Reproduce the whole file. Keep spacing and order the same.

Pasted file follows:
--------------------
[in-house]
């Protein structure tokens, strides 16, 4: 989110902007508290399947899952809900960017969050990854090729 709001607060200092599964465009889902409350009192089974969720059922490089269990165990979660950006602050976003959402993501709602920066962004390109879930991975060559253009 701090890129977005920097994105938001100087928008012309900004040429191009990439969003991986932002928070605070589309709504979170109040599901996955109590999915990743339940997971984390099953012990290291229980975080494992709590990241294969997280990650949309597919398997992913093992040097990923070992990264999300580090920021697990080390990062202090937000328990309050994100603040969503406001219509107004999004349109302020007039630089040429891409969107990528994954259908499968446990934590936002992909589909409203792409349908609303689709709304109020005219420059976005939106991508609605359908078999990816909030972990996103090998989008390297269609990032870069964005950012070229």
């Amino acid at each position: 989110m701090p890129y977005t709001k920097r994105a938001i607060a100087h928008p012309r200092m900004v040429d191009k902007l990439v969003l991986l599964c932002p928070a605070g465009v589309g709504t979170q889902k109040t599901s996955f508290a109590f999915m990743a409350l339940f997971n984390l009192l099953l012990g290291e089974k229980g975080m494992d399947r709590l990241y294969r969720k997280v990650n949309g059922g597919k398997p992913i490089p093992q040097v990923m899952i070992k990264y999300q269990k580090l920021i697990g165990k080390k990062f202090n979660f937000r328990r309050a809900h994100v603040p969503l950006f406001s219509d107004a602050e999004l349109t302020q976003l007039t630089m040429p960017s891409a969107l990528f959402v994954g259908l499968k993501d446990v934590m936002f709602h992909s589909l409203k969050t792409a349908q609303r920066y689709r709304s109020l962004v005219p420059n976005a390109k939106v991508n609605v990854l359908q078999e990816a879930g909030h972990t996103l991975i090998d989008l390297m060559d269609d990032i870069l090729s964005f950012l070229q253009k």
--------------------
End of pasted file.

[in-house]
């Protein structure tokens, strides 16, 4: 989110902007508290399947899952809900960017969050990854090729 709001607060200092599964465009889902409350009192089974969720059922490089269990165990979660950006602050976003959402993501709602920066962004390109879930991975060559253009 701090890129977005920097994105938001100087928008012309900004040429191009990439969003991986932002928070605070589309709504979170109040599901996955109590999915990743339940997971984390099953012990290291229980975080494992709590990241294969997280990650949309597919398997992913093992040097990923070992990264999300580090920021697990080390990062202090937000328990309050994100603040969503406001219509107004999004349109302020007039630089040429891409969107990528994954259908499968446990934590936002992909589909409203792409349908609303689709709304109020005219420059976005939106991508609605359908078999990816909030972990996103090998989008390297269609990032870069964005950012070229």
């Amino acid at each position: 989110m701090p890129y977005t709001k920097r994105a938001i607060a100087h928008p012309r200092m900004v040429d191009k902007l990439v969003l991986l599964c932002p928070a605070g465009v589309g709504t979170q889902k109040t599901s996955f508290a109590f999915m990743a409350l339940f997971n984390l009192l099953l012990g290291e089974k229980g975080m494992d399947r709590l990241y294969r969720k997280v990650n949309g059922g597919k398997p992913i490089p093992q040097v990923m899952i070992k990264y999300q269990k580090l920021i697990g165990k080390k990062f202090n979660f937000r328990r309050a809900h994100v603040p969503l950006f406001s219509d107004a602050e999004l349109t302020q976003l007039t630089m040429p960017s891409a969107l990528f959402v994954g259908l499968k993501d446990v934590m936002f709602h992909s589909l409203k969050t792409a349908q609303r920066y689709r709304s109020l962004v005219p420059n976005a390109k939106v991508n609605v990854l359908q078999e990816a879930g909030h972990t996103l991975i090998d989008l390297m060559d269609d990032i870069l090729s964005f950012l070229q253009k």